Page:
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Stephen Breyer’s surprising side hustle? Judging the world’s best architects

The retiring Supreme Court justice is also one of the jurors of the Pritzker Architecture Prize. It makes sense when you talk to his colleagues.

Stephen Breyer’s surprising side hustle? Judging the world’s best architects
[Photo: Pete Marovich/Bloomberg/Getty Images, Jesse Collins/Unsplash]

U.S. Supreme Court Justice Stephen Breyer may be leaving the nation’s top court, but his days of making high-profile decisions are not over yet. Breyer will reportedly remain one of the jurors of the Pritzker Architecture Prize, regarded as the highest honor in the field.

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Breyer has served on the Pritzker jury since 2011. Eunice Kim, a spokesperson for the Pritzker Prize, said in an email that Breyer will remain “an active and valued member of the Pritzker Prize jury.”

As part of a jury that can range in number from five to nine members, Breyer has helped select more than a dozen architects and teams to receive the $100,000 prize, including Shigeru Ban, Balkrishna Doshi, and 2021 laureates Anne Lacaton and Jean-Philippe Vassal.

Breyer, who has no training in architecture, may seem an unlikely arbiter of architectural prowess. But according to one fellow juror, Breyer’s experience as a Supreme Court justice makes him an ideal juror of the slightly less significant question of deciding who qualifies as the world’s best architect.

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Deborah Berke, dean of the Yale School of Architecture and a Pritzker juror since 2019, says that despite the demands of his “very meaningful day job,” Breyer has been a thoughtful juror. Though it may be unexpected for someone entrenched in the interpretation of constitutional law, Breyer has a sophisticated appreciation of architecture. “He has a very, very keen eye, not only for buildings but also for their context, their community, and within the building itself its composition and materiality. He sees works of architecture holistically,” Berke says. “He’s an extremely well-informed layperson.”

The Pritzker jury often includes non-architects, including Brazilian ambassador to India André Corrêa do Lago, who currently serves on the jury, and the Indian industrialist Ratan N. Tata, who was on the jury from 2014 to 2019. Breyer even served as the jury’s chair for two years, in 2019 and 2020, when the jury selected Arata Isozaki and the team of Yvonne Farrell and Shelley McNamara as the two years’ respective laureates. “His devotion to civic-minded architecture underscores the mission of the prize and his unparalleled ability to guide a group deliberation is essential in creating a unified voice within this diverse and international panel of jurors,” Tom Pritzker, chairman of the Hyatt Foundation, which sponsors the Pritzker Prize, said at the time.

Berke says Breyer’s experience as a judge has flavored his architectural leanings, and his sense for what architecture can do. “This probably sounds obvious, but he has a particular interest in civic buildings,” Berke says. “You can tell he’s paid attention over many, many years.”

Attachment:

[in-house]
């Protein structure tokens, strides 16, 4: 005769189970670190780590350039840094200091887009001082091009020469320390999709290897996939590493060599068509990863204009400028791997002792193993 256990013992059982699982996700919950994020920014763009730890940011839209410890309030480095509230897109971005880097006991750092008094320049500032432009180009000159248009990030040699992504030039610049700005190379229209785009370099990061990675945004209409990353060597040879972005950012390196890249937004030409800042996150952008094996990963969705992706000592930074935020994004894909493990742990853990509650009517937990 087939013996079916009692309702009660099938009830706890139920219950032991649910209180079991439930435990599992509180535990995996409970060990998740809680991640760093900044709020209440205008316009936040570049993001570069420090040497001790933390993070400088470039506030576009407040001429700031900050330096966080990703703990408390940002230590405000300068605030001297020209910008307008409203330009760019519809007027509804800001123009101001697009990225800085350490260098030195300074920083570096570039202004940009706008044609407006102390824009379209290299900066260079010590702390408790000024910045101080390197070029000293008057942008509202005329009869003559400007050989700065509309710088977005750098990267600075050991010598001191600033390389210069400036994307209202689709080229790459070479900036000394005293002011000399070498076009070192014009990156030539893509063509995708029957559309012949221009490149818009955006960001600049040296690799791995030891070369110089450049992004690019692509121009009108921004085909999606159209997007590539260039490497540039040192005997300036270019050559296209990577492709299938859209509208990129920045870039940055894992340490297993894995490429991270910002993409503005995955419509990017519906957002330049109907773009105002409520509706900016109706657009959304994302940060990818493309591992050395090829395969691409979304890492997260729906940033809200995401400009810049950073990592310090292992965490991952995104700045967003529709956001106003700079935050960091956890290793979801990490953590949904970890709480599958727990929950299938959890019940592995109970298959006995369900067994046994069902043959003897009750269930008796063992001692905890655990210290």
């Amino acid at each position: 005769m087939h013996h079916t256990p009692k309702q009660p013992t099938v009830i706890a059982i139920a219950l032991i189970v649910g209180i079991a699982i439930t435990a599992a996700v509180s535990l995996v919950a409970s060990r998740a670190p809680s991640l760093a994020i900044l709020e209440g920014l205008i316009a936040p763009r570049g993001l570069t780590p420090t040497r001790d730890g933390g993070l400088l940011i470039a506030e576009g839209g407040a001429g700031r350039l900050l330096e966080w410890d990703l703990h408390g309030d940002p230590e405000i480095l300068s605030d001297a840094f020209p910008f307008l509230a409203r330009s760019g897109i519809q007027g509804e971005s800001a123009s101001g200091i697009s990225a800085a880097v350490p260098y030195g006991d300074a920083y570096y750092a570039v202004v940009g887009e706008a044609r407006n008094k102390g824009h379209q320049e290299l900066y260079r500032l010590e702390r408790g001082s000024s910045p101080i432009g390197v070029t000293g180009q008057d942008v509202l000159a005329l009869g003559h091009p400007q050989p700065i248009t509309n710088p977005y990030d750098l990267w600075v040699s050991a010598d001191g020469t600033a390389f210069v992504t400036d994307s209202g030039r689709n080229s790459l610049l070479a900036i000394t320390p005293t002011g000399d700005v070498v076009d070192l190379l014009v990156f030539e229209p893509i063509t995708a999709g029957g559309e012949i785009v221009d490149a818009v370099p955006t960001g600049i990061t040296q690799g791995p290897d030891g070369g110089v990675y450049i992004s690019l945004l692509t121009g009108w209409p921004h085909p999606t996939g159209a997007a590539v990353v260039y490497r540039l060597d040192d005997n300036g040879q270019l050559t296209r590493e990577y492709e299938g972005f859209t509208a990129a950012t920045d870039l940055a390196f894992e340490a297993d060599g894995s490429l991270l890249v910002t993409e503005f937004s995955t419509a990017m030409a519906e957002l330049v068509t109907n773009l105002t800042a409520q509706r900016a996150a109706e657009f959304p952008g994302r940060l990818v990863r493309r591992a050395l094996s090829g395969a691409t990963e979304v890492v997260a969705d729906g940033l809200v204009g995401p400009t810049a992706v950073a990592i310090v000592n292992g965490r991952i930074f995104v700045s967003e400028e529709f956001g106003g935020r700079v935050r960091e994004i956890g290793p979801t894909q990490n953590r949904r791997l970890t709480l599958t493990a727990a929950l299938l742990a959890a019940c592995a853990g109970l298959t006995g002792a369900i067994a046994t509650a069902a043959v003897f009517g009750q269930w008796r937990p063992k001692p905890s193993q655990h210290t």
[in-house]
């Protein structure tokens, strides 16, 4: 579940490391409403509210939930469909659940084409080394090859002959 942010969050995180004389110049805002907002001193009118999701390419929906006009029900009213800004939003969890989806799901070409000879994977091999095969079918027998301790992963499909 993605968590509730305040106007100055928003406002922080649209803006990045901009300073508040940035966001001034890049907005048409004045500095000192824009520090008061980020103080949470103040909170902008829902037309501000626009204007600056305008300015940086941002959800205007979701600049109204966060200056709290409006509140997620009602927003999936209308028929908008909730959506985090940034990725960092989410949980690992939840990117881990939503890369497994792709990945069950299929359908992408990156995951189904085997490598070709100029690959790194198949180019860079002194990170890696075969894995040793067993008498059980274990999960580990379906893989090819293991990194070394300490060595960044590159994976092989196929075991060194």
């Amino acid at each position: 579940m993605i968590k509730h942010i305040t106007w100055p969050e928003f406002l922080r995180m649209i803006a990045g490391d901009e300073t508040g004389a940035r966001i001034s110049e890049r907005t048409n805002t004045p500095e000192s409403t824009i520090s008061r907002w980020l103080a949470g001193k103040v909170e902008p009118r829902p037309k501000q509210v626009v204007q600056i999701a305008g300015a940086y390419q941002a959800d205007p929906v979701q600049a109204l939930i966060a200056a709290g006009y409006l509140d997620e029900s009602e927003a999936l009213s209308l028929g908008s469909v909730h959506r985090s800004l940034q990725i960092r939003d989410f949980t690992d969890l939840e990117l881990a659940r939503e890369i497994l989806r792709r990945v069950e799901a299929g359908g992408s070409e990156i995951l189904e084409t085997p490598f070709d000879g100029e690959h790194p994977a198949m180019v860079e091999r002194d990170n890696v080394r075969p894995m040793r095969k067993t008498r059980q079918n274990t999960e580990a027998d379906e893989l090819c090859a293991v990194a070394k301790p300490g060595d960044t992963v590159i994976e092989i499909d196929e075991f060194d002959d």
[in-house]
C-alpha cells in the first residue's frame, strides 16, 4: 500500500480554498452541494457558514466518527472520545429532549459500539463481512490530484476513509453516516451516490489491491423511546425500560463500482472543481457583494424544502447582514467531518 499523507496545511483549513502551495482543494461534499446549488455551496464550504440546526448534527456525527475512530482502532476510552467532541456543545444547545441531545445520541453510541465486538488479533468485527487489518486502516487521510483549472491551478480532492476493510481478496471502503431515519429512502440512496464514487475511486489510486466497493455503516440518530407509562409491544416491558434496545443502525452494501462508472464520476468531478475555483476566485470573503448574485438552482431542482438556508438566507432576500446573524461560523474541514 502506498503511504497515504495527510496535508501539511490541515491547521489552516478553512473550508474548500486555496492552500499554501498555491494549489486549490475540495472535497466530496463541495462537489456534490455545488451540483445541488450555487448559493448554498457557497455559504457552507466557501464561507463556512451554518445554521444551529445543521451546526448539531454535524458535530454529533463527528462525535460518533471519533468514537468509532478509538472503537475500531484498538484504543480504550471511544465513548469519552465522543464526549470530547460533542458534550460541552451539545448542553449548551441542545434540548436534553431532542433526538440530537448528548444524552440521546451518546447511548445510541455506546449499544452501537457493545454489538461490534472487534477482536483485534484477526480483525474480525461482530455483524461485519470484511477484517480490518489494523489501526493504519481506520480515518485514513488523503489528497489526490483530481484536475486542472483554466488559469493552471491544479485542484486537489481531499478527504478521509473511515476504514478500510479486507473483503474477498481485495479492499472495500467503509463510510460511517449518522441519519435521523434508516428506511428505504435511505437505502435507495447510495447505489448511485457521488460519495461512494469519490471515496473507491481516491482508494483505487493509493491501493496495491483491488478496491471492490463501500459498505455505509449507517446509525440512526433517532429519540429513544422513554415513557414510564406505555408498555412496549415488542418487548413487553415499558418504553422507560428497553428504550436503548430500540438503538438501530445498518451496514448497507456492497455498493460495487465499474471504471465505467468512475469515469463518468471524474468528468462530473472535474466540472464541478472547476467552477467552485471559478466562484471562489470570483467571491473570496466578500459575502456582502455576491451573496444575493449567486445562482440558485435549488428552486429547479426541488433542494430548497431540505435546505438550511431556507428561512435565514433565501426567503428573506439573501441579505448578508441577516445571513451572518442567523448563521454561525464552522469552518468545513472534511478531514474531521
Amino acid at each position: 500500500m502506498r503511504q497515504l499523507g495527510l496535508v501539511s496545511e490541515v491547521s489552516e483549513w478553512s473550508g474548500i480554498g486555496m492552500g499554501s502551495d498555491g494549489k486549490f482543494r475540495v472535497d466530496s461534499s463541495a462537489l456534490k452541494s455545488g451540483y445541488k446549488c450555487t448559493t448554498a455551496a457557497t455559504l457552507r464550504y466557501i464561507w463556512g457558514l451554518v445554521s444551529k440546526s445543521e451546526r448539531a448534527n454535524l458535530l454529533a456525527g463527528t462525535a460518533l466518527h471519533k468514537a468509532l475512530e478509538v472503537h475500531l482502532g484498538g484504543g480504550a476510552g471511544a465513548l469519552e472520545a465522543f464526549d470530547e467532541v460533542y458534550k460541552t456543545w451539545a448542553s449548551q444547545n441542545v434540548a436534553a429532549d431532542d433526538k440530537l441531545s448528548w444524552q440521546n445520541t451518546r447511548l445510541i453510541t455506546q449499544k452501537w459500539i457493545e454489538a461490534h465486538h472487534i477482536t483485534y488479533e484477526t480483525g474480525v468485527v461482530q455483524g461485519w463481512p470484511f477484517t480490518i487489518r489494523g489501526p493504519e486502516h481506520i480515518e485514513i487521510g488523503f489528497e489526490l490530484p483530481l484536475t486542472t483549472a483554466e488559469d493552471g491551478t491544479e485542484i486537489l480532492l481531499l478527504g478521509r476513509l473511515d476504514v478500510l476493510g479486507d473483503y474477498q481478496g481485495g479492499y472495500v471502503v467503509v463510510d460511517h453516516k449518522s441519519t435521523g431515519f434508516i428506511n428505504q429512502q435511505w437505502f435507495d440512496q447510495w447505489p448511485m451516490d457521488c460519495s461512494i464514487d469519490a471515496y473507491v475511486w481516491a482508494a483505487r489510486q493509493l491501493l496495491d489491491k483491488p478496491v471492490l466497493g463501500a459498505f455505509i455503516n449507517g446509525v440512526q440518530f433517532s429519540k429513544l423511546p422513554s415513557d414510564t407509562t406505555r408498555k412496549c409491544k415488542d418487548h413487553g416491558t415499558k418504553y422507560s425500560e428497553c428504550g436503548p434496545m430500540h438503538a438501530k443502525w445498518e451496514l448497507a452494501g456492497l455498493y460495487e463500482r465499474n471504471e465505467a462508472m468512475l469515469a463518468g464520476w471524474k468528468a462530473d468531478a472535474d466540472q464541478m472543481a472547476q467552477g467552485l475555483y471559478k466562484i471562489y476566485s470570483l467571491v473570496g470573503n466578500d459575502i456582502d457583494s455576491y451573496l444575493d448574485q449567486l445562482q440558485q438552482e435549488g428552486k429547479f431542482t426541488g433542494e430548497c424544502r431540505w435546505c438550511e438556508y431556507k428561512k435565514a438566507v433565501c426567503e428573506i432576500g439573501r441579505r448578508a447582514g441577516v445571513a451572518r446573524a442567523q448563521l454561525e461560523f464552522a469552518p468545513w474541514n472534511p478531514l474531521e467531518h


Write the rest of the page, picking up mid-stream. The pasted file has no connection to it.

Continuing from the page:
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In the early 1990s, back when he was chief judge of the 1st U.S. Circuit Court of Appeals, Breyer was one of two judges advising the design of a federal courthouse and its surrounding garden on Boston’s waterfront. He personally interviewed the architects applying for the project, according to a profile published in The Washington Post ahead of his 1994 confirmation to the Supreme Court. That led to the hiring of architect Henry Cobb of Pei Cobb Freed & Partners to design the courthouse, and landscape architect Laurie Olin to design the garden and public space around the building.

Designed in the wary years surrounding the 1995 bombing of the Alfred P. Murrah Federal Building in Oklahoma City, in which 168 people were killed, and opening in 1998, a year when two U.S. embassies in Africa saw their own deadly bombings, security became a primary design consideration of the General Services Administration, which is in charge of federal buildings. A 1999 New York Times review of the $228 million courthouse said it fell short of the government’s architectural and public-access values, calling it “emblematic of a G.S.A. program in which public promise is trumped by a fixation with surveillance and security.”

Since being appointed to the Supreme Court, Breyer’s architectural proclivities seem to have been limited to his service on the Pritzker jury. (Questions submitted to Breyer were not answered by the time of publication.) Berke says his judicial experience has been critical in helping the panel of jurors come to their annual consensus on who should be named one of the world’s best architects. Unlike the Supreme Court, the Pritzker jury’s decision is always unanimous.

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“He’s extremely clear and articulate in voicing his own opinions, but more importantly, he is able to help the rest of the jury weigh our ideas,” Berke says. “He’s clearly the most qualified person to be a juror, broadly speaking, of anything.”

He’s also good company, “whether one’s talking about architecture or baseball,” Berke says. “He is what you would imagine your most favorite uncle would be like in a dream world.”

The 2022 Pritzker Architecture Prize laureate will be announced this spring. The jury’s deliberations will begin soon. Now that Breyer is leaving his “very meaningful day job” shaping and interpreting the law of the United States, he’ll perhaps have more time to think about the almost equally important question of what makes good architecture.

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